SYDNEY: The neural code used by a mouse’s retina to communicate to the brain has been deciphered and used to successfully restore normal vision to blind mice, U.S. researchers reported.
The two scientists at Weill Cornell Medical College in New York, who published their findings in the journal Proceedings of the National Academy of Sciences, have also deciphered the retinal neural code of monkeys – which is essentially identical to that of humans.
“It’s an exciting time,” said computational neuroscientist Sheila Nirenberg, in a statement from the college. “We can make blind mouse retinas see, and we’re moving as fast as we can to do the same in humans.”
Novel prosthetic vision system
The novel prosthetic vision system consists of two parts: an ‘encoder’ and a ‘transducer’. The encoder mimics the role of the retina by converting light patterns into streams of electrical pulses using the same ‘code’ by which a healthy retina communicates to the brain. The transducer, or ‘stimulator’ – a light-sensitive protein – then ‘fires’ the appropriate retinal neuron cells, called ganglion cells, as specified by the code.
“What these findings show is that the critical ingredients for building a highly-effective retinal prosthetic – the retina’s code and a high-resolution stimulating method – are now, to a large extent, in place,” said Nirenberg.
At present, most bionic vision systems use a camera that converts visual input into electrical signals communicated via electrodes implanted either on the retina or the brain. This usually results in simple light dots and outlines with very low resolution that assist the user with basic navigation.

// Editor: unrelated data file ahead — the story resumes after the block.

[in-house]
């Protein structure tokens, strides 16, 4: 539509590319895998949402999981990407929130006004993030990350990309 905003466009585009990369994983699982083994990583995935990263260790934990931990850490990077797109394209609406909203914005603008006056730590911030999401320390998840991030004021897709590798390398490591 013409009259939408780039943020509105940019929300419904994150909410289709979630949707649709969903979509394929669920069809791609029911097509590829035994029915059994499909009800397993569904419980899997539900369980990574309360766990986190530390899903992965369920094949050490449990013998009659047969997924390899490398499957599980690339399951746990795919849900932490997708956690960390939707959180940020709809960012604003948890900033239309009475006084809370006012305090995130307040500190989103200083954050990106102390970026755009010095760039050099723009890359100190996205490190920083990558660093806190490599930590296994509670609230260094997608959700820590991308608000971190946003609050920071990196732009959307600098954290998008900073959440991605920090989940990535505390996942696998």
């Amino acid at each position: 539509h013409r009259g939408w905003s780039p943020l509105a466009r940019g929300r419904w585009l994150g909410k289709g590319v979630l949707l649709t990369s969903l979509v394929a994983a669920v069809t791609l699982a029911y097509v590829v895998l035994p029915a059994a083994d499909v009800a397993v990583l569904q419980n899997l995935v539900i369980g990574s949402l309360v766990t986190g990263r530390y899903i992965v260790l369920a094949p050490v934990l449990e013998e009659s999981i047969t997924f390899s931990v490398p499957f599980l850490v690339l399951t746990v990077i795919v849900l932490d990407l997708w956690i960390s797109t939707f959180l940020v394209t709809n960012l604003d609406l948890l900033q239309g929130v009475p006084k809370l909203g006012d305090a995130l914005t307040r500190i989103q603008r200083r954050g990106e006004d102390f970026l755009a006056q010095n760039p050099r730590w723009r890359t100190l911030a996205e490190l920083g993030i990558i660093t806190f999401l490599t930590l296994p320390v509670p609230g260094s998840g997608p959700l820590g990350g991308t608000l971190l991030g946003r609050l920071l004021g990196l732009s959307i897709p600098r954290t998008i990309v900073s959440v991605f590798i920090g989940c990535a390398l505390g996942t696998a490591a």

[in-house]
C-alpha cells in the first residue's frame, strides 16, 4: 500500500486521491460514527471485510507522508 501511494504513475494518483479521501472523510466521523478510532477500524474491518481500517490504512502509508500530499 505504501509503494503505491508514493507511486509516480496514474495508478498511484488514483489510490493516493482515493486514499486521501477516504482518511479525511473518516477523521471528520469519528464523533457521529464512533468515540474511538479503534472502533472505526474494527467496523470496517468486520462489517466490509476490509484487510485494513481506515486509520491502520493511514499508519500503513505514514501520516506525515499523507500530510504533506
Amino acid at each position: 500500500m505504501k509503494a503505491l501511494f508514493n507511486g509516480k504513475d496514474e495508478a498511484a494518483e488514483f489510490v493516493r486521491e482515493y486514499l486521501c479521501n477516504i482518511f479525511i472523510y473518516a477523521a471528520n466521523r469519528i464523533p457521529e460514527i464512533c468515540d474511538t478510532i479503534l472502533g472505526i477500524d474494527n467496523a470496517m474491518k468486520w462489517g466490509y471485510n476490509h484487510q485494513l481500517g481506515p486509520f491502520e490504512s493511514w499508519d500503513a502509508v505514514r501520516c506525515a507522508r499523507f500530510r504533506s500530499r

Blind can discern facial features, movement and landscape
The neural code behind this latest system is so accurate, the researchers say, that it can allow facial features, movement and landscapes to be discerned.
“The reason [other bionic vision researchers] have not reached their goal is not just because of a resolution problem,” the authors wrote in the paper, “but also because of a coding problem.”
Wai Ho Li, a lead researcher at the Monash Vision Group in Melbourne, who is working towards a direct-to-brain bionic vision system, said this new research is “an important step towards better visual prostheses”.
“The research demonstrates a new approach for improving the quality of bionic vision generated using retinal optogenetics,” he said. “Instead of increasing the visual resolution of bionic vision, they argue that encoding information for the visual system so that it doesn’t get ‘lost in translation’ is just as important.”